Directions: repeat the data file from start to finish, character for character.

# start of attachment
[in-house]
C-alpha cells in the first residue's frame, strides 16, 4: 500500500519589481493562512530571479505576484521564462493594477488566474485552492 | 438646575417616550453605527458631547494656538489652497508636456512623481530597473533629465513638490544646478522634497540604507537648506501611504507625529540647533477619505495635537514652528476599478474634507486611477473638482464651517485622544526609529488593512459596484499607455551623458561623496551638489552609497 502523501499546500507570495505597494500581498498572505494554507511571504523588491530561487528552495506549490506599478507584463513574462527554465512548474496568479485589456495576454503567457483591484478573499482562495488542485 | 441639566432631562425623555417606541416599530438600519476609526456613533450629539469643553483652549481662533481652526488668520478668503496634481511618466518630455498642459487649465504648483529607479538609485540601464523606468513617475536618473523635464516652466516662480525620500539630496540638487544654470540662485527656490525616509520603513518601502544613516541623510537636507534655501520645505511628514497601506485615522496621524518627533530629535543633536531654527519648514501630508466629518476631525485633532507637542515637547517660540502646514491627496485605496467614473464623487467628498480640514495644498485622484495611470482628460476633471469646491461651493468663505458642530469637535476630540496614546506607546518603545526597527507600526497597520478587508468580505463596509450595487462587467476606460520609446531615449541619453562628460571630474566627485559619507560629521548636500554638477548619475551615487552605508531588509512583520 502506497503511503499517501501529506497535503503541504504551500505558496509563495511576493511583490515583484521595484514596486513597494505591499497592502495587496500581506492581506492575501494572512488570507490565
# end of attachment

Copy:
[in-house]
C-alpha cells in the first residue's frame, strides 16, 4: 500500500519589481493562512530571479505576484521564462493594477488566474485552492 | 438646575417616550453605527458631547494656538489652497508636456512623481530597473533629465513638490544646478522634497540604507537648506501611504507625529540647533477619505495635537514652528476599478474634507486611477473638482464651517485622544526609529488593512459596484499607455551623458561623496551638489552609497 502523501499546500507570495505597494500581498498572505494554507511571504523588491530561487528552495506549490506599478507584463513574462527554465512548474496568479485589456495576454503567457483591484478573499482562495488542485 | 441639566432631562425623555417606541416599530438600519476609526456613533450629539469643553483652549481662533481652526488668520478668503496634481511618466518630455498642459487649465504648483529607479538609485540601464523606468513617475536618473523635464516652466516662480525620500539630496540638487544654470540662485527656490525616509520603513518601502544613516541623510537636507534655501520645505511628514497601506485615522496621524518627533530629535543633536531654527519648514501630508466629518476631525485633532507637542515637547517660540502646514491627496485605496467614473464623487467628498480640514495644498485622484495611470482628460476633471469646491461651493468663505458642530469637535476630540496614546506607546518603545526597527507600526497597520478587508468580505463596509450595487462587467476606460520609446531615449541619453562628460571630474566627485559619507560629521548636500554638477548619475551615487552605508531588509512583520 502506497503511503499517501501529506497535503503541504504551500505558496509563495511576493511583490515583484521595484514596486513597494505591499497592502495587496500581506492581506492575501494572512488570507490565